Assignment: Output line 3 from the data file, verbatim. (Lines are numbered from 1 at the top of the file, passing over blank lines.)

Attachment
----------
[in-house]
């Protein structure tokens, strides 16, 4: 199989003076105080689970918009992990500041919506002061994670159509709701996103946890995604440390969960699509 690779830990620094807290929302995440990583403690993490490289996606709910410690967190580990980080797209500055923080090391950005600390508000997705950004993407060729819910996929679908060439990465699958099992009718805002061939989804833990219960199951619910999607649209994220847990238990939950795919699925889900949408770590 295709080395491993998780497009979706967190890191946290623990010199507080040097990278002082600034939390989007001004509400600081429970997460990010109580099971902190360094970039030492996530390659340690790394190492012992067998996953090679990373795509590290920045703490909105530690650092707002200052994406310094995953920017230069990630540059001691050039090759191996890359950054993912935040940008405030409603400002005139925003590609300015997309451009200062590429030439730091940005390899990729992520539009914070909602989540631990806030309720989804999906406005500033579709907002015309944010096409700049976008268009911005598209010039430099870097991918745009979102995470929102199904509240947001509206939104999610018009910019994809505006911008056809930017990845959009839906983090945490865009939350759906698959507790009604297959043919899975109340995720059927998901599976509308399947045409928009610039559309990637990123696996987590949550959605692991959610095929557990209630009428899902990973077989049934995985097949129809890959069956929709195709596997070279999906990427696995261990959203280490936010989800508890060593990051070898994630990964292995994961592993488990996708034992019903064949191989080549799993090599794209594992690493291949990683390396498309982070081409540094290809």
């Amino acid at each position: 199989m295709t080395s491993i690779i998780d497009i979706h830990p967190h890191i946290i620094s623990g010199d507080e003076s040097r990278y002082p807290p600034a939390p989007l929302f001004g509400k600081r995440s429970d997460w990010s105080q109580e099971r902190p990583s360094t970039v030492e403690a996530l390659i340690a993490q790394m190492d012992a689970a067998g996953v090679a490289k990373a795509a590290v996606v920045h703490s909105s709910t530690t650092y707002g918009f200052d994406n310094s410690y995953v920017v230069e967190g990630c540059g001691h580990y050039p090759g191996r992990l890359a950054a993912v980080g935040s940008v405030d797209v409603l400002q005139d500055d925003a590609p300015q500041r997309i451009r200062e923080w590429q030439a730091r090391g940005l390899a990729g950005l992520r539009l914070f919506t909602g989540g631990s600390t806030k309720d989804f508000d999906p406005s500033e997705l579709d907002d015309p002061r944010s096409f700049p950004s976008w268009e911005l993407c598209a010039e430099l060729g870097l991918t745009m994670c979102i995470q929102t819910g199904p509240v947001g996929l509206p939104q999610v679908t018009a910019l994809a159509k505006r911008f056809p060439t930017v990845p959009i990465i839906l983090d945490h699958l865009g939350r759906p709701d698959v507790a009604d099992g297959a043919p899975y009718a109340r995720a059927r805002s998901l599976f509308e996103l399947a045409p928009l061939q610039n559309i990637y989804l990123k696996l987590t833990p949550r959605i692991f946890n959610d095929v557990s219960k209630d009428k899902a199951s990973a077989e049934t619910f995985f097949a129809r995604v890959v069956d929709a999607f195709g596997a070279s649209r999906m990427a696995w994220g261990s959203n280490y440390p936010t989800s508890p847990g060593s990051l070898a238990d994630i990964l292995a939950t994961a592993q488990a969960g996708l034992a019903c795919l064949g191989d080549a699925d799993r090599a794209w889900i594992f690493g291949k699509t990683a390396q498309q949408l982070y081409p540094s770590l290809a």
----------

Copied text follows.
């Amino acid at each position: 199989m295709t080395s491993i690779i998780d497009i979706h830990p967190h890191i946290i620094s623990g010199d507080e003076s040097r990278y002082p807290p600034a939390p989007l929302f001004g509400k600081r995440s429970d997460w990010s105080q109580e099971r902190p990583s360094t970039v030492e403690a996530l390659i340690a993490q790394m190492d012992a689970a067998g996953v090679a490289k990373a795509a590290v996606v920045h703490s909105s709910t530690t650092y707002g918009f200052d994406n310094s410690y995953v920017v230069e967190g990630c540059g001691h580990y050039p090759g191996r992990l890359a950054a993912v980080g935040s940008v405030d797209v409603l400002q005139d500055d925003a590609p300015q500041r997309i451009r200062e923080w590429q030439a730091r090391g940005l390899a990729g950005l992520r539009l914070f919506t909602g989540g631990s600390t806030k309720d989804f508000d999906p406005s500033e997705l579709d907002d015309p002061r944010s096409f700049p950004s976008w268009e911005l993407c598209a010039e430099l060729g870097l991918t745009m994670c979102i995470q929102t819910g199904p509240v947001g996929l509206p939104q999610v679908t018009a910019l994809a159509k505006r911008f056809p060439t930017v990845p959009i990465i839906l983090d945490h699958l865009g939350r759906p709701d698959v507790a009604d099992g297959a043919p899975y009718a109340r995720a059927r805002s998901l599976f509308e996103l399947a045409p928009l061939q610039n559309i990637y989804l990123k696996l987590t833990p949550r959605i692991f946890n959610d095929v557990s219960k209630d009428k899902a199951s990973a077989e049934t619910f995985f097949a129809r995604v890959v069956d929709a999607f195709g596997a070279s649209r999906m990427a696995w994220g261990s959203n280490y440390p936010t989800s508890p847990g060593s990051l070898a238990d994630i990964l292995a939950t994961a592993q488990a969960g996708l034992a019903c795919l064949g191989d080549a699925d799993r090599a794209w889900i594992f690493g291949k699509t990683a390396q498309q949408l982070y081409p540094s770590l290809a």